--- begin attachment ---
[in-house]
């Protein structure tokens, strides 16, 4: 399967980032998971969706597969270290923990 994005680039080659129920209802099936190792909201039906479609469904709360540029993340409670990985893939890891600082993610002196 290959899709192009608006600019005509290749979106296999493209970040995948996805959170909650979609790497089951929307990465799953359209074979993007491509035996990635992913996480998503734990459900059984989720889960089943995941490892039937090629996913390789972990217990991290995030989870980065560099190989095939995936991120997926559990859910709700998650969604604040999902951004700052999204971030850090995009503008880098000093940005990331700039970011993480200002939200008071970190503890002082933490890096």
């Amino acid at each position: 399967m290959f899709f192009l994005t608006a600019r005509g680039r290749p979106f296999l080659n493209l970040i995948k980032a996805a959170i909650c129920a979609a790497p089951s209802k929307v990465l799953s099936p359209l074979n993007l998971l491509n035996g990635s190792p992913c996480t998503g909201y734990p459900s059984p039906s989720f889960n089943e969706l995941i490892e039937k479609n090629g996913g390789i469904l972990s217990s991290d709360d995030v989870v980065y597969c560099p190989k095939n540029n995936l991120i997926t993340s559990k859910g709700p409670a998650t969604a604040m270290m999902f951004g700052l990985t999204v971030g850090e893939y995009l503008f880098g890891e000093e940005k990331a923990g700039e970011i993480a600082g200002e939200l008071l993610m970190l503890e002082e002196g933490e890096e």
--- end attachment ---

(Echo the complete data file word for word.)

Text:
[in-house]
């Protein structure tokens, strides 16, 4: 399967980032998971969706597969270290923990 994005680039080659129920209802099936190792909201039906479609469904709360540029993340409670990985893939890891600082993610002196 290959899709192009608006600019005509290749979106296999493209970040995948996805959170909650979609790497089951929307990465799953359209074979993007491509035996990635992913996480998503734990459900059984989720889960089943995941490892039937090629996913390789972990217990991290995030989870980065560099190989095939995936991120997926559990859910709700998650969604604040999902951004700052999204971030850090995009503008880098000093940005990331700039970011993480200002939200008071970190503890002082933490890096």
């Amino acid at each position: 399967m290959f899709f192009l994005t608006a600019r005509g680039r290749p979106f296999l080659n493209l970040i995948k980032a996805a959170i909650c129920a979609a790497p089951s209802k929307v990465l799953s099936p359209l074979n993007l998971l491509n035996g990635s190792p992913c996480t998503g909201y734990p459900s059984p039906s989720f889960n089943e969706l995941i490892e039937k479609n090629g996913g390789i469904l972990s217990s991290d709360d995030v989870v980065y597969c560099p190989k095939n540029n995936l991120i997926t993340s559990k859910g709700p409670a998650t969604a604040m270290m999902f951004g700052l990985t999204v971030g850090e893939y995009l503008f880098g890891e000093e940005k990331a923990g700039e970011i993480a600082g200002e939200l008071l993610m970190l503890e002082e002196g933490e890096e």